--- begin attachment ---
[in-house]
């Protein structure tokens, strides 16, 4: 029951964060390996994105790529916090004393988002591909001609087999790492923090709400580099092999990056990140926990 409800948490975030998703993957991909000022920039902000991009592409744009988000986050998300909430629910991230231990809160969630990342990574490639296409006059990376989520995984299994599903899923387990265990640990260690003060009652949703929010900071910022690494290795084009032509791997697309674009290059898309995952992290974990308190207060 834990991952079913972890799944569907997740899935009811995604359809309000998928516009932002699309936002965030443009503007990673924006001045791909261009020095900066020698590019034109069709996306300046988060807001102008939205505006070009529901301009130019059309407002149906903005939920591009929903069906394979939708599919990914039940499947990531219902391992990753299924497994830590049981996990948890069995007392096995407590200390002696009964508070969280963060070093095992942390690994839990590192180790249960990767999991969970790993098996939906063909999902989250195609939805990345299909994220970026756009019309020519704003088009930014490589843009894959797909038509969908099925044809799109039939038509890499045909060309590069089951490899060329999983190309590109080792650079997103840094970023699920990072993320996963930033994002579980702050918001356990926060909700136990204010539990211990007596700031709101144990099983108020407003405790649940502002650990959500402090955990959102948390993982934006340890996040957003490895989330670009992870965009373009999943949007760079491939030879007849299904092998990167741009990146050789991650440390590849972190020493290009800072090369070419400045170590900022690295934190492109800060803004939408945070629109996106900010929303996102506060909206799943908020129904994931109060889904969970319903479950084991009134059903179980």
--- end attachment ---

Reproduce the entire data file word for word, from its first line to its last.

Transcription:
[in-house]
């Protein structure tokens, strides 16, 4: 029951964060390996994105790529916090004393988002591909001609087999790492923090709400580099092999990056990140926990 409800948490975030998703993957991909000022920039902000991009592409744009988000986050998300909430629910991230231990809160969630990342990574490639296409006059990376989520995984299994599903899923387990265990640990260690003060009652949703929010900071910022690494290795084009032509791997697309674009290059898309995952992290974990308190207060 834990991952079913972890799944569907997740899935009811995604359809309000998928516009932002699309936002965030443009503007990673924006001045791909261009020095900066020698590019034109069709996306300046988060807001102008939205505006070009529901301009130019059309407002149906903005939920591009929903069906394979939708599919990914039940499947990531219902391992990753299924497994830590049981996990948890069995007392096995407590200390002696009964508070969280963060070093095992942390690994839990590192180790249960990767999991969970790993098996939906063909999902989250195609939805990345299909994220970026756009019309020519704003088009930014490589843009894959797909038509969908099925044809799109039939038509890499045909060309590069089951490899060329999983190309590109080792650079997103840094970023699920990072993320996963930033994002579980702050918001356990926060909700136990204010539990211990007596700031709101144990099983108020407003405790649940502002650990959500402090955990959102948390993982934006340890996040957003490895989330670009992870965009373009999943949007760079491939030879007849299904092998990167741009990146050789991650440390590849972190020493290009800072090369070419400045170590900022690295934190492109800060803004939408945070629109996106900010929303996102506060909206799943908020129904994931109060889904969970319903479950084991009134059903179980």